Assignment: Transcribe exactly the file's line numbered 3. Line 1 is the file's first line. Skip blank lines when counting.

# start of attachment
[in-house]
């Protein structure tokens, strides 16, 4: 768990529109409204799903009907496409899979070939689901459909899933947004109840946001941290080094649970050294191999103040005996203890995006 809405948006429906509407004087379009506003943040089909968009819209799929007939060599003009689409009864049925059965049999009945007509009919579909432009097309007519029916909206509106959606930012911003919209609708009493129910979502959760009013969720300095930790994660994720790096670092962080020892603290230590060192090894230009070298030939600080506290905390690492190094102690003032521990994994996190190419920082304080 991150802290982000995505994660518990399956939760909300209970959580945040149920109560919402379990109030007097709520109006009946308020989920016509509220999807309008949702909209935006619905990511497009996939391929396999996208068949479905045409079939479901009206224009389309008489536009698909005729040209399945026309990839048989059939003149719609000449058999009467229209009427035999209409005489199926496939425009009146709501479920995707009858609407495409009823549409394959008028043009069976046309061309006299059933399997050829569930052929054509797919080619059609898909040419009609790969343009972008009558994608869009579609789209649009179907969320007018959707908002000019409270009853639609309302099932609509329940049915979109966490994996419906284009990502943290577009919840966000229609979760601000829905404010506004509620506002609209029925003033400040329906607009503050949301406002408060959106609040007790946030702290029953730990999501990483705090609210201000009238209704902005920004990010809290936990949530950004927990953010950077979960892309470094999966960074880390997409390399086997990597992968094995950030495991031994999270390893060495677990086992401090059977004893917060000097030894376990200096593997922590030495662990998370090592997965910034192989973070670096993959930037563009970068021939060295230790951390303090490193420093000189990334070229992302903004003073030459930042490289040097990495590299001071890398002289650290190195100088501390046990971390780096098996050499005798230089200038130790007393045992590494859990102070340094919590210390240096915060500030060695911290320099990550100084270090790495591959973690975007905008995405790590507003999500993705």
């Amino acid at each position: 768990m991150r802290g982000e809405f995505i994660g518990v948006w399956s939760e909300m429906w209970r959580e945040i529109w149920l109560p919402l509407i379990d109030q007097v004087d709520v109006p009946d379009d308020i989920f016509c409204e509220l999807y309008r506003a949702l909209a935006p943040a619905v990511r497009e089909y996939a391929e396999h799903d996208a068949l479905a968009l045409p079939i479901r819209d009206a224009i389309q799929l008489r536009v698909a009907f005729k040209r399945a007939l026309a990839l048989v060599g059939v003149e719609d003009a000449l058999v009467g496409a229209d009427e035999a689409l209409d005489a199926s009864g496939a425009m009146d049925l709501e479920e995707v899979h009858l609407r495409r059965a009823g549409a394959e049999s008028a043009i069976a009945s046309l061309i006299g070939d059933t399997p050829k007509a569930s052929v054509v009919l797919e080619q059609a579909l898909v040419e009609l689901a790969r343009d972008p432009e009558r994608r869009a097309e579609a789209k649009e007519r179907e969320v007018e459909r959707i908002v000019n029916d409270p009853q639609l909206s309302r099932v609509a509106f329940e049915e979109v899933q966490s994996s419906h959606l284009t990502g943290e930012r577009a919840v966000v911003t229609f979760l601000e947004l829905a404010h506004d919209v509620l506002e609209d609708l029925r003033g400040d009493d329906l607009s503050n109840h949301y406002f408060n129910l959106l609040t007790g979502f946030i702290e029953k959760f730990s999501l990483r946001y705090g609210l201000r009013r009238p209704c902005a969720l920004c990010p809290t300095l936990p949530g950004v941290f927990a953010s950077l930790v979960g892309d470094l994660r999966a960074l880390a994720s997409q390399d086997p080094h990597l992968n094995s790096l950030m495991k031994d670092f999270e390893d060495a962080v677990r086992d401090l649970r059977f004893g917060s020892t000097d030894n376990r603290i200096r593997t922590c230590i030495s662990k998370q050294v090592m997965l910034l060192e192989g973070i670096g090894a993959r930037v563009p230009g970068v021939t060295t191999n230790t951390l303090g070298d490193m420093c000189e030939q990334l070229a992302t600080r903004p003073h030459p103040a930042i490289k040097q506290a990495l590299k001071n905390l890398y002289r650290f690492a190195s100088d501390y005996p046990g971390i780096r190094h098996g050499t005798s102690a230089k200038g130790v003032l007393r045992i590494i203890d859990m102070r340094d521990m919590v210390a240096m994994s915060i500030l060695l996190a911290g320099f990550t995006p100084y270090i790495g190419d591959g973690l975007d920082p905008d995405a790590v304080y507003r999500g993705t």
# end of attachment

């Amino acid at each position: 768990m991150r802290g982000e809405f995505i994660g518990v948006w399956s939760e909300m429906w209970r959580e945040i529109w149920l109560p919402l509407i379990d109030q007097v004087d709520v109006p009946d379009d308020i989920f016509c409204e509220l999807y309008r506003a949702l909209a935006p943040a619905v990511r497009e089909y996939a391929e396999h799903d996208a068949l479905a968009l045409p079939i479901r819209d009206a224009i389309q799929l008489r536009v698909a009907f005729k040209r399945a007939l026309a990839l048989v060599g059939v003149e719609d003009a000449l058999v009467g496409a229209d009427e035999a689409l209409d005489a199926s009864g496939a425009m009146d049925l709501e479920e995707v899979h009858l609407r495409r059965a009823g549409a394959e049999s008028a043009i069976a009945s046309l061309i006299g070939d059933t399997p050829k007509a569930s052929v054509v009919l797919e080619q059609a579909l898909v040419e009609l689901a790969r343009d972008p432009e009558r994608r869009a097309e579609a789209k649009e007519r179907e969320v007018e459909r959707i908002v000019n029916d409270p009853q639609l909206s309302r099932v609509a509106f329940e049915e979109v899933q966490s994996s419906h959606l284009t990502g943290e930012r577009a919840v966000v911003t229609f979760l601000e947004l829905a404010h506004d919209v509620l506002e609209d609708l029925r003033g400040d009493d329906l607009s503050n109840h949301y406002f408060n129910l959106l609040t007790g979502f946030i702290e029953k959760f730990s999501l990483r946001y705090g609210l201000r009013r009238p209704c902005a969720l920004c990010p809290t300095l936990p949530g950004v941290f927990a953010s950077l930790v979960g892309d470094l994660r999966a960074l880390a994720s997409q390399d086997p080094h990597l992968n094995s790096l950030m495991k031994d670092f999270e390893d060495a962080v677990r086992d401090l649970r059977f004893g917060s020892t000097d030894n376990r603290i200096r593997t922590c230590i030495s662990k998370q050294v090592m997965l910034l060192e192989g973070i670096g090894a993959r930037v563009p230009g970068v021939t060295t191999n230790t951390l303090g070298d490193m420093c000189e030939q990334l070229a992302t600080r903004p003073h030459p103040a930042i490289k040097q506290a990495l590299k001071n905390l890398y002289r650290f690492a190195s100088d501390y005996p046990g971390i780096r190094h098996g050499t005798s102690a230089k200038g130790v003032l007393r045992i590494i203890d859990m102070r340094d521990m919590v210390a240096m994994s915060i500030l060695l996190a911290g320099f990550t995006p100084y270090i790495g190419d591959g973690l975007d920082p905008d995405a790590v304080y507003r999500g993705t």